A hard word for a hard sparkle, like the eye-cutting flashes of a diamond. It has that shiny gl plus front vowel to open, so you know what the business is: you see it in gleam, glisten, glint, glimpse (which originally was a near-synonym of glimmer and came from the same root), the glass that can so often produce those visual effects, the glamour that they may attend on, and, of course, glister – a word now known almost exclusively from the phrase all that glisters is not gold, and not so well known from that, either, as glitter is so often substituted in the phrase. But what glitter has that none of those others do is the dry, quick, voiceless stop in the middle, before the liquid end: the hard edge of cutter and the flying particles of spatter, the asperity of bitter and the jumpiness of skitter… but also the thirst of water. The echoes of clutter and clatter seem faint, and glottis is engaged mainly just in the saying.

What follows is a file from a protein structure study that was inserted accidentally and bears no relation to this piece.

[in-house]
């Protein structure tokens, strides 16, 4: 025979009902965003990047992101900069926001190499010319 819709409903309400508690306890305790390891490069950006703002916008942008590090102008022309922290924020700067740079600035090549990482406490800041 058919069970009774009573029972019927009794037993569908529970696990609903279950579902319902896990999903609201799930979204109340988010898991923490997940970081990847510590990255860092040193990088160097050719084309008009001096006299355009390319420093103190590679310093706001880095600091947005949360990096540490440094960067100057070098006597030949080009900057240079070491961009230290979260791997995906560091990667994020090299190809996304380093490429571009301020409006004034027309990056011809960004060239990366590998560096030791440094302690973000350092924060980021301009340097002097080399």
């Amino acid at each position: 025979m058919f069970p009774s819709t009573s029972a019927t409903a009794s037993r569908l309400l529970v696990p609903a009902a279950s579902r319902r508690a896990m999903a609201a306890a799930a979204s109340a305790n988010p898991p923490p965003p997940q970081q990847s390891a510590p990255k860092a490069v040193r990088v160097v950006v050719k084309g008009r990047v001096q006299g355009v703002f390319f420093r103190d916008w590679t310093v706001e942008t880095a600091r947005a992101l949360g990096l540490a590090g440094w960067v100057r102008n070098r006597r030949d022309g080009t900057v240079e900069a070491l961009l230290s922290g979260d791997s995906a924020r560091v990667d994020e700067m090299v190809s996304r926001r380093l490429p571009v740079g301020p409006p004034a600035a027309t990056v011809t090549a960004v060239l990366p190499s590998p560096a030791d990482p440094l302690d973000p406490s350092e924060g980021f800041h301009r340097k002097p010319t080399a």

This word has litter in it, but if you are among the glitterati or have the glitter attitude, the litter in question is likely the one you are carried on by your slaves: g and r hold the ends, and you are in the middle, with your title, reclining (but is that a tiger hiding in the low trees?). Does the shape of the word glitter? The little dot on the i and the crossed-off ascenders on the t‘s may bring to mind the cut and sparkle of a diamond, but to some that may seem facetious. Yet even if all that glitters is not diamonds (or gilt), this word was born with the silver spoon. It may be related, in the mists of the past, to Greek chlidé “luxury,” but it can be traced to the Germanic, probably joining our party during the Middle English period from Old Norse. And now it can be found on the banners and invitations – and sometimes the cheeks of the girls attending. They probably will not be listening to Gary Glitter.